It’s there, it’s good, so take a gander and let us know if you’ve seen anything like this with your mid-2010 MacBook Pro on your end.

Apple releases iOS 6.1.3 beta 2 build to developer community, looks to resolve recently-discovered lock screen security hole

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Date: Friday, February 22nd, 2013, 07:21
Category: iOS, News, security, Software

This could be useful.

Per MacNN, Apple on Thursday pushed a new beta build to the developer community of its iOS mobile operating system designed to address a bug that can allow users to get past an iPhone lock screen even when a secure passcode is enabled.

iOS 6.1.3 beta 2 is available to members of Apple’s development community for testing prior to the software’s official release. Sources familiar with the latest build indicated it addresses the security hole discovered last week that could allow anyone to bypass an iPhone lock screen.

Those with access to the new software indicated it is identified as “Build 10B318.”

The software also reportedly includes a number of improvements related to the Maps application in Japan. Specifically, they are:
- Improved pronunciation of roads during turn-by-turn navigation.

- Optimized directions to more strongly prefer highways over narrower roads.

- Now indicates upcoming toll roads during turn-by-turn navigation.

- Added labels for junctions, interchanges, on-ramps, off-ramps, and intersections.

- Added indicators for transit station buildings, subway lines, and traffic lights.

- Updated freeway color to green.

- Updated icons for some location categories including fire stations, hospitals, and post offices Added 3D buildings including Tokyo Station, Japan Imperial Palace, and Tokyo Tower.

The new beta comes only two days after Apple released iOS 6.1.2 to the public, addressing a bug related to Exchange calendars that could drain a device’s battery.

Apple first began testing its planned improvements for iOS Maps in Japan with the first beta of iOS 6.1.1 earlier this month. But that software number was quickly used for an update issued to iPhone 4S owners that addressed issues related to battery life and 3G connectivity.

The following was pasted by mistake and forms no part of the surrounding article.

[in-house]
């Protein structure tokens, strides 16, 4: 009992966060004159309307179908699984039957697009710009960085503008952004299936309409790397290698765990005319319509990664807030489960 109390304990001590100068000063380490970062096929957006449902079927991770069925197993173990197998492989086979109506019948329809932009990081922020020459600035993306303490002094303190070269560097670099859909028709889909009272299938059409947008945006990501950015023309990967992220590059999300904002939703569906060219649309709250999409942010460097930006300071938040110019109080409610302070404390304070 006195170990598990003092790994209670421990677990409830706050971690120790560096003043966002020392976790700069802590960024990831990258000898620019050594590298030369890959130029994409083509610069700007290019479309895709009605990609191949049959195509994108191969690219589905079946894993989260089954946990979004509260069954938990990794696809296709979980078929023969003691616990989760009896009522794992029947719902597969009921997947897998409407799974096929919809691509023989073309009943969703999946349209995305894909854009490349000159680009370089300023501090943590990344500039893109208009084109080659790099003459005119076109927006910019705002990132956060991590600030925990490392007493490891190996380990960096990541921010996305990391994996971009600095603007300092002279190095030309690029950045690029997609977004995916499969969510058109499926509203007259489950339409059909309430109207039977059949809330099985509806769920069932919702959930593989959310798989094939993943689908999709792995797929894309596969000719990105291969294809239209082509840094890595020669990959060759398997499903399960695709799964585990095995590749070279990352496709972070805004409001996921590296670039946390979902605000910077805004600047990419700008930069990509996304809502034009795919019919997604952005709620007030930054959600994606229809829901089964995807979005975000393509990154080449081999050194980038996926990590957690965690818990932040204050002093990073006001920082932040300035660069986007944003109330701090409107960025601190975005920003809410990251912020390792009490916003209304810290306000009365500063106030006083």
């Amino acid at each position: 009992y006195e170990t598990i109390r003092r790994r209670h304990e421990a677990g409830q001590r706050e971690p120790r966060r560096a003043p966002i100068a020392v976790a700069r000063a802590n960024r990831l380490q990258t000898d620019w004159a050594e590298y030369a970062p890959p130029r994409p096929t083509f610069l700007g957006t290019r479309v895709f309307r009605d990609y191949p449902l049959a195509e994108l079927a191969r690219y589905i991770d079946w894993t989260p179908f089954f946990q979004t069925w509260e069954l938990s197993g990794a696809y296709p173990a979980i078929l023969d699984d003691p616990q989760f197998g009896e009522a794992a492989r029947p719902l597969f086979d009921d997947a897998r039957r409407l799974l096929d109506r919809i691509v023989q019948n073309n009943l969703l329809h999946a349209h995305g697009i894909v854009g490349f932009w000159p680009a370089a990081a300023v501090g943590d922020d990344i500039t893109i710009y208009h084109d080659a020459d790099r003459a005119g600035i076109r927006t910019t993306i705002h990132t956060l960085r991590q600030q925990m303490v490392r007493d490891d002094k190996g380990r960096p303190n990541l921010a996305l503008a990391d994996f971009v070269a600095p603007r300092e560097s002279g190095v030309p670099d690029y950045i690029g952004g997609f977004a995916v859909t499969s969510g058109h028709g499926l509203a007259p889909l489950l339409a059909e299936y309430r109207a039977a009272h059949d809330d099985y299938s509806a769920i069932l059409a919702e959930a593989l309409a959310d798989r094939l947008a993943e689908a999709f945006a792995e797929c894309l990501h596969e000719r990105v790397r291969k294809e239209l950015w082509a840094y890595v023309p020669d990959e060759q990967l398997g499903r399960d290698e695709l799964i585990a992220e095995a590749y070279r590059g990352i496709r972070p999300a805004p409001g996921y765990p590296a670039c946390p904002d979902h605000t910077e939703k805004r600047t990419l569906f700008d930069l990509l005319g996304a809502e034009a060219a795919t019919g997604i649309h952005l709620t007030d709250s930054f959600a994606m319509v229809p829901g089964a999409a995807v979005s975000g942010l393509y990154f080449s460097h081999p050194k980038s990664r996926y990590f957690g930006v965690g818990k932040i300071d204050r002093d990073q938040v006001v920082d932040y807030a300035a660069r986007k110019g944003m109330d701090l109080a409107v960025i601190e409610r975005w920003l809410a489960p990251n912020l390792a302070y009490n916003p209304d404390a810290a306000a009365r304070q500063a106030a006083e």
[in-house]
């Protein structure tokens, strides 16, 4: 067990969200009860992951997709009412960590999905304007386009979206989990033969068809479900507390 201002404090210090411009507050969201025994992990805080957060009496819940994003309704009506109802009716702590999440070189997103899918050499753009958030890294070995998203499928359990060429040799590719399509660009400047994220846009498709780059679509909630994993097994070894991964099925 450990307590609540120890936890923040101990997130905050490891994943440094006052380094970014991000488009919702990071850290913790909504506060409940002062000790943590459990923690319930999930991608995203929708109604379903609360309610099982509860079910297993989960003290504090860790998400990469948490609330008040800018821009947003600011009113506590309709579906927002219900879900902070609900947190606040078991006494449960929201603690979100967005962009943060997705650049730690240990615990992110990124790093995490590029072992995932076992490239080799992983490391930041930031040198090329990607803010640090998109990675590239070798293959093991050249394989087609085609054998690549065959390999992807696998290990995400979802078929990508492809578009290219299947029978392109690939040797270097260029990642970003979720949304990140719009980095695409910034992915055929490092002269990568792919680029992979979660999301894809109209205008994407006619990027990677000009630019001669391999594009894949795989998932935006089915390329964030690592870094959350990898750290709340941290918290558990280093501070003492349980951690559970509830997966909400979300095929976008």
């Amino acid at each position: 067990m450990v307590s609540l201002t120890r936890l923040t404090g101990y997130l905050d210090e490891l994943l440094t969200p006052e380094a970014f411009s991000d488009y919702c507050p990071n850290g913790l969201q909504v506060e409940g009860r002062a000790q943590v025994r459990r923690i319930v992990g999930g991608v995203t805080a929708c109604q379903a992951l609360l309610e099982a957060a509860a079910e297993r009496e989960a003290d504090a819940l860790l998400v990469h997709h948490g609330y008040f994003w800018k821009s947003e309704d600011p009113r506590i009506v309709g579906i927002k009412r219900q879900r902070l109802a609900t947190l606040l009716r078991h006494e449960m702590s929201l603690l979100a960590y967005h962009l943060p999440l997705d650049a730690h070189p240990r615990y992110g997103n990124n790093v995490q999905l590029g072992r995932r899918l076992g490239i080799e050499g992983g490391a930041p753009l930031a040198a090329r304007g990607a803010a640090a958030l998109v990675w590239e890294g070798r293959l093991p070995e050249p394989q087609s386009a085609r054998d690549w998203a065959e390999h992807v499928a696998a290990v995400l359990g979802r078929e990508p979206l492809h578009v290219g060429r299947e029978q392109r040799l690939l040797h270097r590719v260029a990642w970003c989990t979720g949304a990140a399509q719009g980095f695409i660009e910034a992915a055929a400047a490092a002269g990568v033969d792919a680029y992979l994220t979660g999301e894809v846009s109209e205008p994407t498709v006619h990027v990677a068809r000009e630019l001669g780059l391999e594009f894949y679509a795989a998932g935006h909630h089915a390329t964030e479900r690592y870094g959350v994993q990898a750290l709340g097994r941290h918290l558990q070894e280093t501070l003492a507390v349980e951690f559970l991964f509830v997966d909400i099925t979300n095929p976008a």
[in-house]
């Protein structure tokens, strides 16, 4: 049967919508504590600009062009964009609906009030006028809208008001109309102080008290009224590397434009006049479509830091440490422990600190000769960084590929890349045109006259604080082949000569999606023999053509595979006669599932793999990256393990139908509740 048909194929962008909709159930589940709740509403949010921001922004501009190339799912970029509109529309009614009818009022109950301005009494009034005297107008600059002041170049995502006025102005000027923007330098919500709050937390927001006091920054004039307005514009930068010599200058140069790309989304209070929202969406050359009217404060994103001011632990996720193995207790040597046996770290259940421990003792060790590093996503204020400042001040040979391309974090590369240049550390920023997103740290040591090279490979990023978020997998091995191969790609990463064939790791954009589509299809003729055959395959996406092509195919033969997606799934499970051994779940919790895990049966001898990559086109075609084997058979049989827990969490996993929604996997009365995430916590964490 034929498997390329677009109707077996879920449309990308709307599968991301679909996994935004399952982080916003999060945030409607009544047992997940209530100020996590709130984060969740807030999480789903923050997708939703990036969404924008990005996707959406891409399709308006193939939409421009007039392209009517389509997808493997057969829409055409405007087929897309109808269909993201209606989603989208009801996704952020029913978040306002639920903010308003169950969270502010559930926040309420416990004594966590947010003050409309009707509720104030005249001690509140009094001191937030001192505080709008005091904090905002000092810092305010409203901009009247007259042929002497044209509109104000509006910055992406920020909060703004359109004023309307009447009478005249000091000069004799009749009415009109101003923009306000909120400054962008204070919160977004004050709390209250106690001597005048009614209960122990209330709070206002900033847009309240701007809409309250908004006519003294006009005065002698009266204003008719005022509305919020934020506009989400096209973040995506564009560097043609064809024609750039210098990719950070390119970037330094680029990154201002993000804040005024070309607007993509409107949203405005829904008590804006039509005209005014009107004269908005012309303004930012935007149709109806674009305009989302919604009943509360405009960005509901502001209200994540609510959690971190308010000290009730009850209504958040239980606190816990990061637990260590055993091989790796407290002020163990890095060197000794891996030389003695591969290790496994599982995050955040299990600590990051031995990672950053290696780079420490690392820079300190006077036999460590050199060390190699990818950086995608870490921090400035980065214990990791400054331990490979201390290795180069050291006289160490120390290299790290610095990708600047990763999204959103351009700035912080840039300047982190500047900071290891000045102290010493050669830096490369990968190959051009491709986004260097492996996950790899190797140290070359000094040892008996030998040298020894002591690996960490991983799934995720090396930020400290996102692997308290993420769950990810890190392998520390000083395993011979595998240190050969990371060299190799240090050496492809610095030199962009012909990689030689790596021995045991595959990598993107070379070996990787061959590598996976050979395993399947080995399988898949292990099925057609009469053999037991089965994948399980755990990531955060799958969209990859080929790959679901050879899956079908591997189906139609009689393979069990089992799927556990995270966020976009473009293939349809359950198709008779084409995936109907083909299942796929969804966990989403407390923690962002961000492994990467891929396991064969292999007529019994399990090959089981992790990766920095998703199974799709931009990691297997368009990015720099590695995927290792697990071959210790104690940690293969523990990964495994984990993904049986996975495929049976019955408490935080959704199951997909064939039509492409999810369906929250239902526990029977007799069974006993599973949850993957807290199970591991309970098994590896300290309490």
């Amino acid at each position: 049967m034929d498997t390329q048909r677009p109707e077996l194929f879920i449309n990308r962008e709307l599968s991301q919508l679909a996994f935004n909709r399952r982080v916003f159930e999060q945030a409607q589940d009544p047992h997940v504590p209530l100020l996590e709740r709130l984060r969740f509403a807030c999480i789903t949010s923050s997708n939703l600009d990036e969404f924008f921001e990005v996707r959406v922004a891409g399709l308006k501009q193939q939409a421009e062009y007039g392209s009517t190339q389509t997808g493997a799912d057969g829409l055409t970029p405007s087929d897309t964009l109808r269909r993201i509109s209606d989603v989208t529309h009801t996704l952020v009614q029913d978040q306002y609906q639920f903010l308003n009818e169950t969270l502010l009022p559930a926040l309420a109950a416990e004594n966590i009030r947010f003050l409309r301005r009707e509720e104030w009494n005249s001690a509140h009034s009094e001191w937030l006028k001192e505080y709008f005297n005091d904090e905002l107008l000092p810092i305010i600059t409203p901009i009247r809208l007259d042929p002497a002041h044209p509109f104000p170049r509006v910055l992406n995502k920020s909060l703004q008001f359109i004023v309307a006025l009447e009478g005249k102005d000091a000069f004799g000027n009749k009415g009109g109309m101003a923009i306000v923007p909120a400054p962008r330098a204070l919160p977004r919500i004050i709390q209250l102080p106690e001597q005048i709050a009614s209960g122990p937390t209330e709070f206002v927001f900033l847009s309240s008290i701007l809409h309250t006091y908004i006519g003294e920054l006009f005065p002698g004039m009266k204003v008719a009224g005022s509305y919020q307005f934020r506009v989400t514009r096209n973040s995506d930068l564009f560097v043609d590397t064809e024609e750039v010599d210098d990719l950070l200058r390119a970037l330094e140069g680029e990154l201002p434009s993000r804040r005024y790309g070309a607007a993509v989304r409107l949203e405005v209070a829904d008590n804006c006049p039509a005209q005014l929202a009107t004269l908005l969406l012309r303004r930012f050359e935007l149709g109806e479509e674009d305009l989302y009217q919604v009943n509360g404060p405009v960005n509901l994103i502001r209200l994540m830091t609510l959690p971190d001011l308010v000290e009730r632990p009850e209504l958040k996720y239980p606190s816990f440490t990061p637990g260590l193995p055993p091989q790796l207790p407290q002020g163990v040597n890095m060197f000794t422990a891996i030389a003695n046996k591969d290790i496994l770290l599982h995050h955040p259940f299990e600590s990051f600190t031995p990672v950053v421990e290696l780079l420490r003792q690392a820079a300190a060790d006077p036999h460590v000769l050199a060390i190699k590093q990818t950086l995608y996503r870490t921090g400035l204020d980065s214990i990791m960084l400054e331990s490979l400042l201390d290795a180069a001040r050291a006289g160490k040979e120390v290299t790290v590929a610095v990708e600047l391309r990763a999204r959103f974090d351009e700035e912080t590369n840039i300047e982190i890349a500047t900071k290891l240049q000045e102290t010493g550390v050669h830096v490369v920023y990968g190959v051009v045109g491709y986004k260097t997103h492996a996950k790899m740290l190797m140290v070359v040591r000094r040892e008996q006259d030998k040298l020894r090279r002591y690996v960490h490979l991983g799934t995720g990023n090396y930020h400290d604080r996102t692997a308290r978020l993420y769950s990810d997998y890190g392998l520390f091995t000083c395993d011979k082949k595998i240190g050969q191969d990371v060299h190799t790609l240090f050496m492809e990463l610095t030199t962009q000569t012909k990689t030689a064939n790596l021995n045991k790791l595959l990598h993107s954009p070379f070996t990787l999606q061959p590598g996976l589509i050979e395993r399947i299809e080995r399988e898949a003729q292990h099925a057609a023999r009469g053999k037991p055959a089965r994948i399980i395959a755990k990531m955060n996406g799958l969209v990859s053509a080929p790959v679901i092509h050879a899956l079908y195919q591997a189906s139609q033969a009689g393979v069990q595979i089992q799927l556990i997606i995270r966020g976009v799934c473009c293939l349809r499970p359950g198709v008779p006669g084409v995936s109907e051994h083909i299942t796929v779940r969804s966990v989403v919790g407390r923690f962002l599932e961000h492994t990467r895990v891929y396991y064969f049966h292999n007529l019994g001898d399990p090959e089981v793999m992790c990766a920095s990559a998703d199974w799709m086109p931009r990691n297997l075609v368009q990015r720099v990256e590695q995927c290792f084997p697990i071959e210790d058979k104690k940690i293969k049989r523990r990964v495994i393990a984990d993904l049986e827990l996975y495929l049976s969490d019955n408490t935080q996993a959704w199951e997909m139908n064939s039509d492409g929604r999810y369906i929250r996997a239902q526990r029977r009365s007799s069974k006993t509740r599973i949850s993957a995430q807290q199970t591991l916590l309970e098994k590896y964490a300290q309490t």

Thursday’s beta software release was renamed iOS 6.1.3 for developers because the iOS 6.1.2 identifier was also used this week in the latest public update.

Stay tuned for additional details as they become available.

Apple releases iOS 6.1.2 update

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Date: Tuesday, February 19th, 2013, 12:42
Category: iOS, iPad, iPad mini, iPhone, iPhone 3GS, iPod Touch, News, security, Software

Never doubt the speed of a fix in the wake of bad PR…

On Tuesday, Apple released iOS 6.1.2, a 107 megabyte download offering the following fixes for its supported iOS devices:

- Fixes an Exchange calendar bug that could result in increased network activity and reduced battery life.

iOS 6.1.2 is available via iTunes or Over-The-Air updating and requires an iPhone 3GS, 4, 4S, 5, iPad 2, third or fourth-gen iPad, iPod Touch 4th Gen or iPad Mini to install and run.

Evasi0n hack now over 7 million downloads, updated version available for iOS 6.1.1

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Date: Wednesday, February 13th, 2013, 08:16
Category: Hack, iOS, iPad, iPhone, iPod Touch, News, Software

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You can’t knock a good hack.

Per Redmond Pie, the Evad3rs team on Tuesday rolled out an update for the Evasi0n untethered jailbreak tool, fixing bugs found in the initial software while adding support for the Apple’s iOS 6.1.1 mobile operating system just one day after its release.

After launching last week, version 1.3 of the Evasi0n jailbreak is now available to the public, allowing iPhone, iPad and iPod touch owners to liberate any device running iOS 6, 6.1 and 6.1.1.

Multiple reports noted that Evasi0n was downloaded over seven million times in four days, making the so-called liberation tool the most popular in iOS history.

Apple’s release of iOS 6.1.1 on Monday broke compatibility with the software hack, but version 1.3 brings back support for all iOS devices, including the iPhone 5 and iPad mini. Apple’s iOS release targeted battery life and 3G issues seen by some iPhone 4S users, and was not meant to patch the Evasi0n exploit.

Available on OS X, Windows and Linux, the untethered hack allows users to jailbreak their devices without having to connect to a computer.

It should be noted that the process of jailbreaking is legal, but will void the supplied Apple warranty as it leverages exploits in the iOS software to run unauthorized code.

If you’ve run the Evasi0n hack on your iOS device and have any feedback to offer, please let us know via the comments.

Apple receives patent for “microslot antennas”, could see improvements in wireless functionality in coming years

Posted by:
Date: Tuesday, February 12th, 2013, 08:01
Category: Hardware, iOS, iPad, iPad mini, iPhone, iPod Touch, News, wireless